What Conditions Do Orthotics Correct?

Anyone can buy a pair of inexpensive shoe inserts at their local drugstore, but if you want real change in a foot and/or ankle that are causing you pain and discomfort, orthotics are the way to go.

Orthotics are highly customized to your foot (or heel). The team at Go Feet may recommend them when an off-the-shelf option or other treatments have failed to bring your foot and ankle relief. Call the Hammonton, Linwood, or Mays Landing, New Jersey office to learn if you have any of the following conditions to find out if you’d benefit from orthotics.

Back pain

Back pain and other joint pain in your knees and hips can result from poor positioning of the feet. Orthotics can correct arches that roll inward, for example, as well as provide extra padding to take pressure off your bones.

Diabetes

Diabetics are vulnerable to foot problems, including ulcers and pain. This is because of peripheral neuropathy, a condition in which chronic high blood sugar damages the blood vessels supplying the nerves in the extremities. As a result, you lose sensation in your feet. You may not notice excess pressure and stress caused by standard shoes, and you could develop ulcers or sores as a result. Orthotics help alleviate the pressure to keep your feet safe and healthy.

Arthritis

The two most common types of arthritis – osteoarthritis and rheumatoid – can show up as pain and stiffness in your feet. Orthotics can help reposition your feet so that standing and walking are more comfortable.

High arches

People with high arches are more likely to experience knee pain, shin splints, and plantar fasciitis. Orthotics help support your foot, so you don’t roll excessively outward (supinate) and cause referred pain in other areas of your body.

Flat feet

Just like high arches can be a problem, so can excessively low arches – or flat feet. Your feet should naturally have an arch, and when it’s missing, you suffer ankle, foot, and back pain. Orthotics can help replicate a natural arch to promote proper foot positioning.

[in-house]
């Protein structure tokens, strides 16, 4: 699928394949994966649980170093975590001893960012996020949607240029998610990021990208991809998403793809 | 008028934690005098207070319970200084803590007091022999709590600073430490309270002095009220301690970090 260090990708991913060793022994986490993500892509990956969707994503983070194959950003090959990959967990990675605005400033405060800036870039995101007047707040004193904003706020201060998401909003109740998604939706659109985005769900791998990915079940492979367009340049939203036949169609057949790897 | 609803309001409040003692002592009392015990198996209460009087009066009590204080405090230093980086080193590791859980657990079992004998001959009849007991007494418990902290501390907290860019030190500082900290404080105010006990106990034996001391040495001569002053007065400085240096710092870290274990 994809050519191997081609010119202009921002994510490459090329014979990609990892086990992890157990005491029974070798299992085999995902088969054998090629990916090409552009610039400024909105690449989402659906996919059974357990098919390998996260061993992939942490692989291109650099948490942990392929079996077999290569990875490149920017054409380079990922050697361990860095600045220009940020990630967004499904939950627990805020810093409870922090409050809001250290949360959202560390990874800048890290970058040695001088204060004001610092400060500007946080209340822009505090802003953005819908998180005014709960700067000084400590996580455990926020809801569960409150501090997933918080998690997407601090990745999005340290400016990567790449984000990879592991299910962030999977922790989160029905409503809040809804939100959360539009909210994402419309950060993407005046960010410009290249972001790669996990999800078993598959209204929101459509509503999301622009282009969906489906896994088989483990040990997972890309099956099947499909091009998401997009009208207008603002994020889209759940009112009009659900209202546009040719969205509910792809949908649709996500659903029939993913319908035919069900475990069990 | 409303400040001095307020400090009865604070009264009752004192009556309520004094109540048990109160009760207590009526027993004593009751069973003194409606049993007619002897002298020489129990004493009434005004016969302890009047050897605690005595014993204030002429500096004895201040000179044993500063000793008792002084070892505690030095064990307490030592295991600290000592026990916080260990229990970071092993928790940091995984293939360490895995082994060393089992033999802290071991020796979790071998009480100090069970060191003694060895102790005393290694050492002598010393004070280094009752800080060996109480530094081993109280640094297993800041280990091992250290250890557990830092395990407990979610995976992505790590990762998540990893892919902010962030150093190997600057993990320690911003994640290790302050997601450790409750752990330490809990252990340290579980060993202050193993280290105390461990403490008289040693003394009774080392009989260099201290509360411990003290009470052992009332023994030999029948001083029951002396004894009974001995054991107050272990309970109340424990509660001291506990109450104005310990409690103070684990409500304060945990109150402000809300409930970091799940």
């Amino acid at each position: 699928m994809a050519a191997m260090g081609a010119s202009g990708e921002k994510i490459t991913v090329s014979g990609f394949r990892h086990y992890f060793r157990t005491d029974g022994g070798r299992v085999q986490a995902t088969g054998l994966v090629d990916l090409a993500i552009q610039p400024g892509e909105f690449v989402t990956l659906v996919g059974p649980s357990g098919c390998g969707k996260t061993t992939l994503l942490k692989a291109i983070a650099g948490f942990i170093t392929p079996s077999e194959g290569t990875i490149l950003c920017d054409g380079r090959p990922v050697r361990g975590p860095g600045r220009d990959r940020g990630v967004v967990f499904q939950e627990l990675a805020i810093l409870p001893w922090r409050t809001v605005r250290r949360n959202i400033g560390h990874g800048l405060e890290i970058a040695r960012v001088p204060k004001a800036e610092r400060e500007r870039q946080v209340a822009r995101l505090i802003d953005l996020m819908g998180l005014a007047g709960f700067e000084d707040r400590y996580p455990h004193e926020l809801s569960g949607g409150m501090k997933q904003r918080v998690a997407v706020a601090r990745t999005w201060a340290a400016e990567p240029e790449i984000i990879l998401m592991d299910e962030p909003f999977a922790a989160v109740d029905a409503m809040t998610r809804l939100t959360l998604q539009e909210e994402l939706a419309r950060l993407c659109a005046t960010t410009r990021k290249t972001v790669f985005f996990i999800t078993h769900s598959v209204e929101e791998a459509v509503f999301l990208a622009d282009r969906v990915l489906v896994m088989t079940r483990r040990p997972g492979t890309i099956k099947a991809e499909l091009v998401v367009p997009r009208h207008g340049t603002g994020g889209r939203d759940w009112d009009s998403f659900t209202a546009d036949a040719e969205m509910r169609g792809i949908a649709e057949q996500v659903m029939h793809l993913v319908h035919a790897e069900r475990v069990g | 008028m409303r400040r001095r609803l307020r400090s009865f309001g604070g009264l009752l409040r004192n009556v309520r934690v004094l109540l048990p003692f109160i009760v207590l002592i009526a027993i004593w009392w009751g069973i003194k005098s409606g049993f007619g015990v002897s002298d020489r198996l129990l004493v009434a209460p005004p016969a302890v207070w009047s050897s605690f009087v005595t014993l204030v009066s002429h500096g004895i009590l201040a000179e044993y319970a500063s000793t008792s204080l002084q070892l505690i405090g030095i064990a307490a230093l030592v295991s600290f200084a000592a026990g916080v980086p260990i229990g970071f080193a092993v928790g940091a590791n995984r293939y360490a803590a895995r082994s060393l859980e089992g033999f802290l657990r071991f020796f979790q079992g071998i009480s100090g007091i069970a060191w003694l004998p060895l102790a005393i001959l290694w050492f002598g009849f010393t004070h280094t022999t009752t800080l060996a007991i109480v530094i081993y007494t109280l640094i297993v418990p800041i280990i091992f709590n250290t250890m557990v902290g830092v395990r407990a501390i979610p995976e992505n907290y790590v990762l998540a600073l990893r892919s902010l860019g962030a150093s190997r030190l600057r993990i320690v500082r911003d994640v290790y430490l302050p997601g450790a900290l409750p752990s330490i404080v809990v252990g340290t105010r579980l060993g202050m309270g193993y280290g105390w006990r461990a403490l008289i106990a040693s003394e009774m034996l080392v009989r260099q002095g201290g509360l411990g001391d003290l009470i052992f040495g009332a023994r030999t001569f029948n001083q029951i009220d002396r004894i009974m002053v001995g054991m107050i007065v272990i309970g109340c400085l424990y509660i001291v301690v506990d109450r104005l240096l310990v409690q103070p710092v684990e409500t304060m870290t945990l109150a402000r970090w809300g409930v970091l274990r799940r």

Foot deformities

Bunions form at the joint at the base of your big toe. They occur if some of the bones in the front of your foot and toe shift out of place. These painful bumps cause foot deformities and make many shoes fit irregularly. Orthotics that offer a wide toe box can help reduce pressure on the big toe and slow the development of bunions.

Orthotics are also helpful for people with hammer toes. You may develop this deformity as a result of a bunion, resulting in pain in your other toes and a change in shape on the ball of your foot. Orthotics may help prevent worsening of hammer toes.

Plantar fasciitis

Inflammation of the plantar fascia – a thick band of tissue that connects your heel bone to your toes -- causes pain and dysfunction called plantar fasciitis. Orthotics can support your heel and foot to reduce pain and potentially correct the pain associated with this condition.

Bursitis

If the fluid-filled sacs at the back of your heel become inflamed and swell, you suffer pain and discomfort. This condition, called bursitis, is often related to overuse or strain from misalignments in your foot. Orthotics offer heel and arch support to reduce bursitis discomfort.

If you’ve suffered trauma to your foot, you may also benefit from customized orthotics to support your healing. In many cases, orthotics can help you avoid surgery to fix some foot problems.

The skilled podiatrists at Go Feet consider your medical history, your symptoms, and the physical look of your feet and gait. They’ll use screening devices, such as X-rays or MRIs, to identify any areas of arthritis or damage to help them determine your treatment plan, which may include orthotics.

If orthotics are right for you, you’ll go through professional, computerized imaging to create just the right fit for your feet and condition.

Men and women in the Hammonton, Linwood, and Mays Landing areas suffering from foot pain or pain that seems related to your feet, contact Go Feet today. Schedule a consultation online or by phone to learn if orthotics and other treatments can help improve your daily life.

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